Even though several scientific discoveries disprove the idea of the soul, human beings still rely on the fundamental religious doctrine of life beyond death precisely because to believe otherwise is to reduce one’s self to an existential dilemma. The loss of the belief in a soul that continues to exist even after the corporeal body has decayed is equivalent to the loss in the belief that life has its use. Otherwise, a life that is confined within the limits of the physical body is a life that will cease to exist, ending into the nothingness that people fear.

That same idea throws back the same concern regarding humanity’s quest for an unending life or, at the least, eternal youth. Plato and Socrates, despite being considered giants in the field of philosophy, have proposed their respective ideas concerning life and death of body and soul which have been the subject of much debate. At the least, the persisting debates suggest that there is much disagreement over the concepts of the soul, or as to whether or not there is life that can be expected even after death. But while the debates linger, science and religion have played distinct roles in preserving or destroying the notion of the soul.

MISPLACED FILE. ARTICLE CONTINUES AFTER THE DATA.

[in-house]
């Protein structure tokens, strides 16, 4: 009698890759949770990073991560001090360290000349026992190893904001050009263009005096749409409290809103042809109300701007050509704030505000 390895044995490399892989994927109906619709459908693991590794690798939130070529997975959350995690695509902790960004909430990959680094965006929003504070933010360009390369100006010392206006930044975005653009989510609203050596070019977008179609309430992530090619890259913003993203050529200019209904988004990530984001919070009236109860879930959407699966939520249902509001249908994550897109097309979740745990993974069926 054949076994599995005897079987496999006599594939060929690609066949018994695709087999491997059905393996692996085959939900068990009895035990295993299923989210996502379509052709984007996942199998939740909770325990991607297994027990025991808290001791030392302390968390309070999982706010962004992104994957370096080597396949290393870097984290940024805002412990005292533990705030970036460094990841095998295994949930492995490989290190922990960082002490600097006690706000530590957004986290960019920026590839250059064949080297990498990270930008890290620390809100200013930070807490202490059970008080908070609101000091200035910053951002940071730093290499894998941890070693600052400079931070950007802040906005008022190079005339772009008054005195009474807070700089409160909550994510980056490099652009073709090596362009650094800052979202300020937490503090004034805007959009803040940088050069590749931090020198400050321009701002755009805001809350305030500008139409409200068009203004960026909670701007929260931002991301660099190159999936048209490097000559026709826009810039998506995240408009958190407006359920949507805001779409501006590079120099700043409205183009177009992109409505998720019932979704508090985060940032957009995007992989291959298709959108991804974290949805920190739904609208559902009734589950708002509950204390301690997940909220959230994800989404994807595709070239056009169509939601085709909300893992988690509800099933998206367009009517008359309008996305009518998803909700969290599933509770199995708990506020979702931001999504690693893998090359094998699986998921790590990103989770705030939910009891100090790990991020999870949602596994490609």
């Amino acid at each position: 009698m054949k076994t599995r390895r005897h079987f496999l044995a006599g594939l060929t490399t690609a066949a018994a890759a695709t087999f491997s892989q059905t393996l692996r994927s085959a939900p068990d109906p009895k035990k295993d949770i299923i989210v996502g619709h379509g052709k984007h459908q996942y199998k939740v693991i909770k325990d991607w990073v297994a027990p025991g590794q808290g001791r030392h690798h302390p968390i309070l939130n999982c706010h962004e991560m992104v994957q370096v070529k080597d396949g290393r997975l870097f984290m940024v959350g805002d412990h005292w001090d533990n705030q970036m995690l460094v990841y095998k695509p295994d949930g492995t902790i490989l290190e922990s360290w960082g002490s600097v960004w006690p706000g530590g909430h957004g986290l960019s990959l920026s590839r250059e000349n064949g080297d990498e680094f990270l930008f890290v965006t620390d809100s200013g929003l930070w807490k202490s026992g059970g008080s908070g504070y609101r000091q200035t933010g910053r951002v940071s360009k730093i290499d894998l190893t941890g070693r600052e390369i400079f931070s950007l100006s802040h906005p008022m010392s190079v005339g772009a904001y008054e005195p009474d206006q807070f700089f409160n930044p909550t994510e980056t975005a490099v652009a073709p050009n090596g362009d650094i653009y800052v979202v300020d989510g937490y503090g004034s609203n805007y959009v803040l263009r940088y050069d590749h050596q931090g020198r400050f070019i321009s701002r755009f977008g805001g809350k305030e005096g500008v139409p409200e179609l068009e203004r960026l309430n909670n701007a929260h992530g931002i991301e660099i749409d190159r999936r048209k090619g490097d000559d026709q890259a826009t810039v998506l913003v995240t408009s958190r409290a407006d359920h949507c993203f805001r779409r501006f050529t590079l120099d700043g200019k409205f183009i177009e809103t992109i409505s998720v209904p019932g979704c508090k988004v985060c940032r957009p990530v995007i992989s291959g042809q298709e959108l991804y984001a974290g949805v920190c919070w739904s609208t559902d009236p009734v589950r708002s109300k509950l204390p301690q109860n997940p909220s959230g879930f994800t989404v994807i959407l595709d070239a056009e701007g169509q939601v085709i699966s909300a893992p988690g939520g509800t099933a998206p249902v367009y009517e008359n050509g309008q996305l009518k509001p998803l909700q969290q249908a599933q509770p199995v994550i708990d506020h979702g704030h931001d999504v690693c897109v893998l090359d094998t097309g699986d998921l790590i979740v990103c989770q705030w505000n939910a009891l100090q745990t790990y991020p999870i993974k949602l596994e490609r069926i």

On one hand, science has led others to believe that there is no point in believing in the soul, more so in an afterlife, and that people should live as if each day is their last. In effect, people are encouraged to take every means possible in order to preserve their youth. On the other hand, religion has given hopes to its millions of devout followers that life does not end in this world. There is a soul, religion contends, and people should strive to attain a meaningful life as they live so that they can reap the rewards of the afterlife.

In any case, what is clear is that the preservation of the body cannot be simply abandoned. Plato and Socrates will have to agree. With the rise of modern technology and advanced science as well as the continuous hold of religion on its flock of followers, the end to the disparate beliefs on the concept of the soul is nowhere near in sight. It is safe to say, however, that despite differences in beliefs discourses pertaining to life and death and to body and soul remain parts of humanity’s most significant, if not the most significant, concerns.

Works Cited Broadie, Sarah. “Soul and Body in Plato and Descartes. ” Proceedings of the Aristotelian Society 101 (2001): 295-308. Falkenhain, Marc, and Paul J. Handal. “Religion, Death Attitudes, and Belief in Afterlife in the Elderly: Untangling the Relationships. ” Journal of Religion and Health 42. 1 (2003): 67-76. Sharma, Arvind, and Katherine K. Young. “The Meaning of Atmahano Jana? in Isa Upani? ad 3. ” Journal of the American Oriental Society 110. 4 (1990): 595-602.